And all the top 1% or even top 10 students posting on the UT Austin thread that they were rejected by their majors, typically engineering, CS or Business, but some others too (even though they were auto admit to the university)
What are your top takeaways learned from the most recent admissions cycle for rising seniors about to apply?
You wouldn’t go by percent. At least not for sports teams. Penn doesn’t have more athletes just because it’s a bigger school. Unless they have significantly more sports teams than Harvard, they would have roughly the same number of athletes. A better argument might be made for using a percent for legacies.
But, thank you for your thoughts on the subject.
When people talk about reach / match / safety, they are not all talking about the same schools at each level. A match for one student could be a safety for another, a reach for a third, and out of reach for a fourth. Your statement does not consider that, and could result in some students aiming too high, and others too low.
Here is my suggested change:
Spend the bulk of your time researching, visiting, and falling in love with schools that have a 40% or higher acceptance rate for candidates like you.
Indeed, among schools that field a large set of sports teams, the recruited athletes will consume a larger percentage of the class at smaller schools (e.g. NESCAC LACs) than at larger schools (e.g. state flagships). The smaller schools may also be more likely to privilege athletic ECs over other ECs in regular admissions to ensure a sufficient pool of walk-ons (note that Harvard has a separate rating for athletic ECs versus other ECs in preliminary application reading).
High stats alone won’t get you in to top schools. The stats only let you clear the bar to qualify before their holistic admissions evaluation begins. You can’t know if you will have the attributes they need to fill out their class. So apply to more schools and don’t get too attached to any one school.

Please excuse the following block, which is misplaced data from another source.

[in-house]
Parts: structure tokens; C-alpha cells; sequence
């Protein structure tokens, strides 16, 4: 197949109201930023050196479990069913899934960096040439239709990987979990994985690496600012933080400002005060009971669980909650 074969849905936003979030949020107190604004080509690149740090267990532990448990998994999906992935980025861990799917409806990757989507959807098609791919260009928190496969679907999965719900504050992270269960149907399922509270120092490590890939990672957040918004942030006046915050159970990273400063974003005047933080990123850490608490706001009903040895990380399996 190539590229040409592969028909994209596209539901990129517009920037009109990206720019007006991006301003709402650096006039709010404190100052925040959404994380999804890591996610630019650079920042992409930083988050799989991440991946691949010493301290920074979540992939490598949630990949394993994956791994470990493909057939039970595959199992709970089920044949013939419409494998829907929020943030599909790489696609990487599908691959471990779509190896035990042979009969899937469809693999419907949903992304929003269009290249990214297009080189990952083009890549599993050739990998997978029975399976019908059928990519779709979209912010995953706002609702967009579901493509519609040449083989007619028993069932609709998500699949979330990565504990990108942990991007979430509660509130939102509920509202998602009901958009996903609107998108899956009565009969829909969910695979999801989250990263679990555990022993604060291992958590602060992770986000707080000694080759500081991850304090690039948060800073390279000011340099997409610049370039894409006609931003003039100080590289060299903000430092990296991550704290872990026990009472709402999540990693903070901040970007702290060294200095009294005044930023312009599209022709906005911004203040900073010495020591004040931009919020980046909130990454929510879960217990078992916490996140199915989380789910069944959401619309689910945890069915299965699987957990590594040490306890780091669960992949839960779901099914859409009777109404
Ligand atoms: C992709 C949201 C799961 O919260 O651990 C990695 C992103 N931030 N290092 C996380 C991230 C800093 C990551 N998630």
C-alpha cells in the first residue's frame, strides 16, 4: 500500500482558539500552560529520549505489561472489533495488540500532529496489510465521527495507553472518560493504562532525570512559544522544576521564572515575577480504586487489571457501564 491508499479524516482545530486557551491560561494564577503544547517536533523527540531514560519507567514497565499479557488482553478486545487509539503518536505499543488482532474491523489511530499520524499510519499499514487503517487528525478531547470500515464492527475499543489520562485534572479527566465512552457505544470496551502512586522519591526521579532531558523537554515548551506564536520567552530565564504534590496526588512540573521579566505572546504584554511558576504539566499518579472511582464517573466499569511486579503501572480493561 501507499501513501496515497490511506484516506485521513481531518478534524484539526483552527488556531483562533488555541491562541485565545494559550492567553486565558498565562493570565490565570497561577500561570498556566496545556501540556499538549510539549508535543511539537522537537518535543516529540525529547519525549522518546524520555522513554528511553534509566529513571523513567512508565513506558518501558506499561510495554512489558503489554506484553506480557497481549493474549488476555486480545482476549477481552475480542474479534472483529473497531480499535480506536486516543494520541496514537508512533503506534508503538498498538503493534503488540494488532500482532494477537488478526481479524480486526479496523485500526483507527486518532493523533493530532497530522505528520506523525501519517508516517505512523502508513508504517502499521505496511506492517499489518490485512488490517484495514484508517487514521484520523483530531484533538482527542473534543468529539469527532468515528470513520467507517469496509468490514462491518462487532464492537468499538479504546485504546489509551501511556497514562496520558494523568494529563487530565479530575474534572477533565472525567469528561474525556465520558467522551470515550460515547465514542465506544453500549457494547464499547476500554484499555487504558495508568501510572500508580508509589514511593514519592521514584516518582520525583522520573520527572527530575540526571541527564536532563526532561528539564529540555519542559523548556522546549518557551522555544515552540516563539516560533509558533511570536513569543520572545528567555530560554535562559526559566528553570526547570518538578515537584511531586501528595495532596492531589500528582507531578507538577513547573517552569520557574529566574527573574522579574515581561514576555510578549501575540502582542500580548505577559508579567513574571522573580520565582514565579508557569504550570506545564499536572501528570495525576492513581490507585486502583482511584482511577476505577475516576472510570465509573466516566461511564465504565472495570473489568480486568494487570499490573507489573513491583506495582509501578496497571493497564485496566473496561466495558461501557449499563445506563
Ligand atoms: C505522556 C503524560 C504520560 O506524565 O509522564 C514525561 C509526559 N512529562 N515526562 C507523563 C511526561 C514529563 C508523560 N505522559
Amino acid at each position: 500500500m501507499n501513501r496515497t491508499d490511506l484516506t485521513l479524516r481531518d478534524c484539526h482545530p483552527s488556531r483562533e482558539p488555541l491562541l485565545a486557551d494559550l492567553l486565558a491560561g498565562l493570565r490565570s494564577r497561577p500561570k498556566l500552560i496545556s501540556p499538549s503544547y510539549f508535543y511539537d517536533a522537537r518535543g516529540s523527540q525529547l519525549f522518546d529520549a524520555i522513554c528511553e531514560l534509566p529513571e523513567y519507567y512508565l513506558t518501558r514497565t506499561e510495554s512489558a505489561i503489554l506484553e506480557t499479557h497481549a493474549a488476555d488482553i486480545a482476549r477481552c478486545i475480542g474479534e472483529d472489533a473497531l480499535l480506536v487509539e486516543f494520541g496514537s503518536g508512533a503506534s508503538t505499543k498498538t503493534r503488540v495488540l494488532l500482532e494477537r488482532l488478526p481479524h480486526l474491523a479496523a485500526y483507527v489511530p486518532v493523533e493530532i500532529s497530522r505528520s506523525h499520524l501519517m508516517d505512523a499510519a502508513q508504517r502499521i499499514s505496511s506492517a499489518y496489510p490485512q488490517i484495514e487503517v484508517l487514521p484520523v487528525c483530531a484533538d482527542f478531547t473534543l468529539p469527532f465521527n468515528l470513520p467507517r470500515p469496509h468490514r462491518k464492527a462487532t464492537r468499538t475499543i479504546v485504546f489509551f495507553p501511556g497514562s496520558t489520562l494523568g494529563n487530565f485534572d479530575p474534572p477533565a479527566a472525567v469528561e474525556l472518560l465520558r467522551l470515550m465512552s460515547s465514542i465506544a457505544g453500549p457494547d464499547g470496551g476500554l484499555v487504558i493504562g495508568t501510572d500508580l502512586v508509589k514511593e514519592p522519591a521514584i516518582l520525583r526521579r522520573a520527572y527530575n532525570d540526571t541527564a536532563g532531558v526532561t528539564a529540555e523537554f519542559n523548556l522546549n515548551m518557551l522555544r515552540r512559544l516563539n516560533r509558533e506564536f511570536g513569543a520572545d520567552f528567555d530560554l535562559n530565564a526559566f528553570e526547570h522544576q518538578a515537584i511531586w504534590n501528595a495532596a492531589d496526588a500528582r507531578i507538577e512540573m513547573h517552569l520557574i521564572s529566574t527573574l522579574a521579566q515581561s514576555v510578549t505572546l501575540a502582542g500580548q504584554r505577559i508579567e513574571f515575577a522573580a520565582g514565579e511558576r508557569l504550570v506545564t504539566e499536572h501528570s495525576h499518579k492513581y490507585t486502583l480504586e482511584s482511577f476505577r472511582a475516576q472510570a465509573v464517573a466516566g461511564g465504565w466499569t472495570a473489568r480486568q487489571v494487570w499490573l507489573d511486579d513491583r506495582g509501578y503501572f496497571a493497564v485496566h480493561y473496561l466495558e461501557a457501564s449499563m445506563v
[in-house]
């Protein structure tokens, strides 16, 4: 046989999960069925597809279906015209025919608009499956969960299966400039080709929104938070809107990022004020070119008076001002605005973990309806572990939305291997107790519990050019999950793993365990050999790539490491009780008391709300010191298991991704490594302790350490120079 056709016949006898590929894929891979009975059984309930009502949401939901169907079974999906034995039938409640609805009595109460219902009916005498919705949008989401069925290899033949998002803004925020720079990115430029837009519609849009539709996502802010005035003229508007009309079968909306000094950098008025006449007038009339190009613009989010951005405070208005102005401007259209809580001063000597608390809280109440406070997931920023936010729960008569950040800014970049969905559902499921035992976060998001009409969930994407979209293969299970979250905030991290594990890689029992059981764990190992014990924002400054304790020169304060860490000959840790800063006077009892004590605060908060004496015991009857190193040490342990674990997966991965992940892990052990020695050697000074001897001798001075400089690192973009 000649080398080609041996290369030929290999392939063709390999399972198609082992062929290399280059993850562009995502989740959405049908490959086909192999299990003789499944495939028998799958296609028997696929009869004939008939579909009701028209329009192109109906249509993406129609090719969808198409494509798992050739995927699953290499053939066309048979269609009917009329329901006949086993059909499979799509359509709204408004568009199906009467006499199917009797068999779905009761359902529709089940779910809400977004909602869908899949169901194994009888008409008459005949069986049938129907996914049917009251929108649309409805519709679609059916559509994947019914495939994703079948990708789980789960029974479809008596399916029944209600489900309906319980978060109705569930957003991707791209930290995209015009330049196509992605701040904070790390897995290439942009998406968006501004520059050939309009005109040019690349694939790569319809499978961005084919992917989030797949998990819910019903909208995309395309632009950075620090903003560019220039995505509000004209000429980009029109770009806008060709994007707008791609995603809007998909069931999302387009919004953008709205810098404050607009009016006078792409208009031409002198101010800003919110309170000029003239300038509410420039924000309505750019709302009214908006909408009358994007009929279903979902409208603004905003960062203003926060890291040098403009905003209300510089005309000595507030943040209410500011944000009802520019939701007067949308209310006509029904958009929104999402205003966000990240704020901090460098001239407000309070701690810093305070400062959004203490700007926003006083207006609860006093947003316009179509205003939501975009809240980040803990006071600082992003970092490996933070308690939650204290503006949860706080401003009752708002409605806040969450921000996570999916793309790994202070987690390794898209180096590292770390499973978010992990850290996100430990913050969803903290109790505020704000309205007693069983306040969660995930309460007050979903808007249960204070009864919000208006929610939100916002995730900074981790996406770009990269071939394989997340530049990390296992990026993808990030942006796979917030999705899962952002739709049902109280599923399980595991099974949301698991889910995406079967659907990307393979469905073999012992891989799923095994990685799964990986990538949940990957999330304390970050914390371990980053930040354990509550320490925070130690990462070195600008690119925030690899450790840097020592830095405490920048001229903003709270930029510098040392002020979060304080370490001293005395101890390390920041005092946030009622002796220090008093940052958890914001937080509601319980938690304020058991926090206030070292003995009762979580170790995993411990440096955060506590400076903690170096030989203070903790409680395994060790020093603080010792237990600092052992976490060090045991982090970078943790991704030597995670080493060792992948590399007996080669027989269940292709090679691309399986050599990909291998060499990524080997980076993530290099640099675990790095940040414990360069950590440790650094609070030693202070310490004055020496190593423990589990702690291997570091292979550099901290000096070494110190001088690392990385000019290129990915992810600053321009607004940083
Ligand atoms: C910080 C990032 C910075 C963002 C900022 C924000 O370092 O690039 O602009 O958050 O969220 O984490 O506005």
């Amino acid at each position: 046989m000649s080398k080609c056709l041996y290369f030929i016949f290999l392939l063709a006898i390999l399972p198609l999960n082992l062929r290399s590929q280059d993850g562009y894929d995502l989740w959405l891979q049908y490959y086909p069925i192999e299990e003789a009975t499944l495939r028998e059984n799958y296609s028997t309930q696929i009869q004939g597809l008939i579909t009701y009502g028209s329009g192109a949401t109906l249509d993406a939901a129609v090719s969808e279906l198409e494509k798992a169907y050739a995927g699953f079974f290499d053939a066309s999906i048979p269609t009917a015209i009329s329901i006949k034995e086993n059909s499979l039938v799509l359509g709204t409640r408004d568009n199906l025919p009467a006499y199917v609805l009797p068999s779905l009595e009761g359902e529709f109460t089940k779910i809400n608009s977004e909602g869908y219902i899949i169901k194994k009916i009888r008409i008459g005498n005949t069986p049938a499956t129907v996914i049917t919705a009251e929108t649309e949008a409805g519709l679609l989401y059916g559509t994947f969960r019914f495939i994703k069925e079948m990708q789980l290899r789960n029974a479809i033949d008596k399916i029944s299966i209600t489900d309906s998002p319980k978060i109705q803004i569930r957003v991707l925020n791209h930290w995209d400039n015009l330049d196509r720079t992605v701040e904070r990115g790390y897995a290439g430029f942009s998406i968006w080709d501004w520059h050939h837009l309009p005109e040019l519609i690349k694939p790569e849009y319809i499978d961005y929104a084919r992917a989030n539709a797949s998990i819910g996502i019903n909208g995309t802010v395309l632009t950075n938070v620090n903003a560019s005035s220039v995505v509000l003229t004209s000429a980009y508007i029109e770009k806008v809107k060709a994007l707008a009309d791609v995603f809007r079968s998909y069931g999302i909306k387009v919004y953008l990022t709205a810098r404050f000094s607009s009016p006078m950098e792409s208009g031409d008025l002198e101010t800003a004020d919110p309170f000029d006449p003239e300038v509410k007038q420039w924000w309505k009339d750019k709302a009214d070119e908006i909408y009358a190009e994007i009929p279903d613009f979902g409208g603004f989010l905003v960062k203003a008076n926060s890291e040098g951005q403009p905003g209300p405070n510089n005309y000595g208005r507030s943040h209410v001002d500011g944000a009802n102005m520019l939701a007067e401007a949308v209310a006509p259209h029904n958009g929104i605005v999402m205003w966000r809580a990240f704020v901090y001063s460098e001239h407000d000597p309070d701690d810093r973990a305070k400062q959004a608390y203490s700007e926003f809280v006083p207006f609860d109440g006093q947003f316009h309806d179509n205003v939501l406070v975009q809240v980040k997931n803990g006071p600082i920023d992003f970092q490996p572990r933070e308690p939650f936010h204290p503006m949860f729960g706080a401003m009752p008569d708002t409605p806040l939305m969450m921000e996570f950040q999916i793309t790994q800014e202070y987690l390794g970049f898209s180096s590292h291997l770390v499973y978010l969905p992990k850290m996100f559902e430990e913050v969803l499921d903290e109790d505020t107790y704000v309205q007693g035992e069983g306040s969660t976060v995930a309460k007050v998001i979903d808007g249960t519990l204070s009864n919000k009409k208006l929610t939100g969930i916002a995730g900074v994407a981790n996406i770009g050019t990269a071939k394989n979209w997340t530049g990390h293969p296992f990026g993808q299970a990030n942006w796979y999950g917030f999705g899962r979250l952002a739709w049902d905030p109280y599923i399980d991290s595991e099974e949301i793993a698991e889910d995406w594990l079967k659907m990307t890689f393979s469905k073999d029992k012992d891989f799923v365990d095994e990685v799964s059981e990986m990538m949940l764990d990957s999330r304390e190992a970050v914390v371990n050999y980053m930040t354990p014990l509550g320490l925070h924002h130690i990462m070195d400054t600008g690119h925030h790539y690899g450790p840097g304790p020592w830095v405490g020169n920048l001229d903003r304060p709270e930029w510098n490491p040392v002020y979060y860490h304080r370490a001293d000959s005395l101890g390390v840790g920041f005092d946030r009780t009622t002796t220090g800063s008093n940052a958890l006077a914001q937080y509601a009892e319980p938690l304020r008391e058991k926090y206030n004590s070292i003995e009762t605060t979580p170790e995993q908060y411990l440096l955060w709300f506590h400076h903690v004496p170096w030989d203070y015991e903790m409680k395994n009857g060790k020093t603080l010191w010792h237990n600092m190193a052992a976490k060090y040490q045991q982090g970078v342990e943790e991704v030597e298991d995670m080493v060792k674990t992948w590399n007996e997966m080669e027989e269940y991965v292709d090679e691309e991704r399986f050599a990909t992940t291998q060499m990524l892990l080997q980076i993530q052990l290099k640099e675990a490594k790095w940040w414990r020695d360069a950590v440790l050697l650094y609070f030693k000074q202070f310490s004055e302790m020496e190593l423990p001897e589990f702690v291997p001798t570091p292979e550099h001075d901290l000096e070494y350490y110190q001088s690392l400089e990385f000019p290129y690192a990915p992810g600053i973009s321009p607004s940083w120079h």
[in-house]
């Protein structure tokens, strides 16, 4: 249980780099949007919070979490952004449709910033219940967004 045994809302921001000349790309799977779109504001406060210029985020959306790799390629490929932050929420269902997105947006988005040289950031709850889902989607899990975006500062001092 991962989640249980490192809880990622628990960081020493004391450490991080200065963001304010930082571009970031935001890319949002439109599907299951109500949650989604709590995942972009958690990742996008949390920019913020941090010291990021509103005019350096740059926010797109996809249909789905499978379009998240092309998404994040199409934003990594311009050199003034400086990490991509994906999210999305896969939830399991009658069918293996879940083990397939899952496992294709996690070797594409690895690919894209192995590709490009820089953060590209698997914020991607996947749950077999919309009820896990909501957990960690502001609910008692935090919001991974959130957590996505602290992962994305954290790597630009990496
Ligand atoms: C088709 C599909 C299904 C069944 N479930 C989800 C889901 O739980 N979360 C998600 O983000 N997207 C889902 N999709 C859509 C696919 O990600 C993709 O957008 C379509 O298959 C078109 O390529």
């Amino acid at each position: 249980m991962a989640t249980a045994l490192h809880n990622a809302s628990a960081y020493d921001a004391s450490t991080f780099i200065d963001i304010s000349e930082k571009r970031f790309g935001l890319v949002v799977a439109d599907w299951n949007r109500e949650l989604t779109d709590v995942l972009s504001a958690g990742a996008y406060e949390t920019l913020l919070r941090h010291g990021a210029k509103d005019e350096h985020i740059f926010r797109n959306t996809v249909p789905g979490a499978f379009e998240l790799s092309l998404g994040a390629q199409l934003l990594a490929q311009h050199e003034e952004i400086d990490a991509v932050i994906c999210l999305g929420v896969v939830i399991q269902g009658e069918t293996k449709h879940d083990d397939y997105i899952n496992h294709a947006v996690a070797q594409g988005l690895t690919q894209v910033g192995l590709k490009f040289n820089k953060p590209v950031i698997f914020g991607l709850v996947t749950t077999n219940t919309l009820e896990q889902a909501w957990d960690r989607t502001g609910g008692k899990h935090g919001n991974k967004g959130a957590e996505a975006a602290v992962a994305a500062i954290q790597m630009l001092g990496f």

ED at many smaller colleges is not much easier to get into than RD. Those spots mostly go to athletes, URMs, legacy and other hooked students. If you are none of the above, the acceptance rate ED is not much higher than than the acceptance rate RD.
Yield protection is real at many schools. We ended up with more “waitlists” at match schools than at reach schools where we had comparatively higher acceptances.
Some take aways and plot twists -
Spend 90% of your college search and application time researching and visiting the schools you have a 50% to 90% chance of getting into. Spend 10% of your time on the applications for those colleges that are reaches for everyone or have the perceived prestige you can’t seem to get over.
Only have schools on your list you would like to go to and can afford with out financial ruin.
Private scholarships do not really exist to pay for a 4 year experience, so posting in April asking about were to apply for those is impossible for anyone to assist with. But college based merit scholarships and need based aid exists and you need to know where you tip the scales in your favor - it is not in the T20 for even top students unless they have demonstrated need.
If you post on CC you have applied to all the Ivy Leagues, MIT, Stanford, Duke, and Rice - you have not done the work and you do not know what kind of college experience you want. Go visit local campuses just to start to get a feel for what you like and dislike - urban/rural, programs of unique interest to you, etc…
Shift away from the negative connotations of the safeties- colleges and flagship honors program that were safeties shifted for even top students. Parents and students posted on CC devastated they would have to pick from the schools they did get into or acted like they had been rejected everywhere when in fact on their other strands it was evident they just did not care for those they were accepted to.
Those optional essays are not optional. Apply to fewer colleges, but put more into telling them who you are and how you see yourself at their colleges
Apply to one local college just to have that option in the Spring so you do not have to scramble if life takes a different turn than anticipated.
Make sure colleges have mental health supports - you don’t know what you will need until you do.
And do not miss out on your senior year stressed out about the next 4 years of college. Find time to hang out with friends and your family. Relax a little.